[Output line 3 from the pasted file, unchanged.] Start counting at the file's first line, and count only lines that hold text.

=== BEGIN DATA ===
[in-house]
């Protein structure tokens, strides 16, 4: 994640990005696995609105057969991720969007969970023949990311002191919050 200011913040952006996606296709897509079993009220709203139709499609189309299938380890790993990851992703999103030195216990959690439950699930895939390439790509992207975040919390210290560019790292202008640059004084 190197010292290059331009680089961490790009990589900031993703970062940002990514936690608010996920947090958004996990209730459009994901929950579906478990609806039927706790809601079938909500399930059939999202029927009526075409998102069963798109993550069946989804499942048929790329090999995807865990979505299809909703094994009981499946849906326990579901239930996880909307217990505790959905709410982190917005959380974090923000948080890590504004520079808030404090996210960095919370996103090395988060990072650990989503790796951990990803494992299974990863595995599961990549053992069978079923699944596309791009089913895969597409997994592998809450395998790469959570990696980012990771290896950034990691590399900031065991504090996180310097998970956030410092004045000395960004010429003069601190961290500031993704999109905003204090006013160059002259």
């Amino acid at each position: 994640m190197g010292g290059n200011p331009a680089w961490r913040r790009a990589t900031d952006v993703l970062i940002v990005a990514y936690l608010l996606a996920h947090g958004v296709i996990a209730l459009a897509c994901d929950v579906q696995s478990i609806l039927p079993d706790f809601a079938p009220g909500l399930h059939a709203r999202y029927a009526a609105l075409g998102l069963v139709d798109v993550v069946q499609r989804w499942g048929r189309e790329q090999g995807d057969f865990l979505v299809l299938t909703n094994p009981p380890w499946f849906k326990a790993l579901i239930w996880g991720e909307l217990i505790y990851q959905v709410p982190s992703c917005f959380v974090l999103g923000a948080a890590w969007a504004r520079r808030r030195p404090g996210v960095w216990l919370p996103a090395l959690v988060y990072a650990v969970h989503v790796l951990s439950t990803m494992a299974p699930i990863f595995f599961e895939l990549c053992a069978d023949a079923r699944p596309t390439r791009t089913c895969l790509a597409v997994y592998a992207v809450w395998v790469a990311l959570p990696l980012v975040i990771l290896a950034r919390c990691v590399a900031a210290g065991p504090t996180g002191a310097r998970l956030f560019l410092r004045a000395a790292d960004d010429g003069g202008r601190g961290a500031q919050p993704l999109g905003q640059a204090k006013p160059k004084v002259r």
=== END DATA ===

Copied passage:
């Amino acid at each position: 994640m190197g010292g290059n200011p331009a680089w961490r913040r790009a990589t900031d952006v993703l970062i940002v990005a990514y936690l608010l996606a996920h947090g958004v296709i996990a209730l459009a897509c994901d929950v579906q696995s478990i609806l039927p079993d706790f809601a079938p009220g909500l399930h059939a709203r999202y029927a009526a609105l075409g998102l069963v139709d798109v993550v069946q499609r989804w499942g048929r189309e790329q090999g995807d057969f865990l979505v299809l299938t909703n094994p009981p380890w499946f849906k326990a790993l579901i239930w996880g991720e909307l217990i505790y990851q959905v709410p982190s992703c917005f959380v974090l999103g923000a948080a890590w969007a504004r520079r808030r030195p404090g996210v960095w216990l919370p996103a090395l959690v988060y990072a650990v969970h989503v790796l951990s439950t990803m494992a299974p699930i990863f595995f599961e895939l990549c053992a069978d023949a079923r699944p596309t390439r791009t089913c895969l790509a597409v997994y592998a992207v809450w395998v790469a990311l959570p990696l980012v975040i990771l290896a950034r919390c990691v590399a900031a210290g065991p504090t996180g002191a310097r998970l956030f560019l410092r004045a000395a790292d960004d010429g003069g202008r601190g961290a500031q919050p993704l999109g905003q640059a204090k006013p160059k004084v002259r």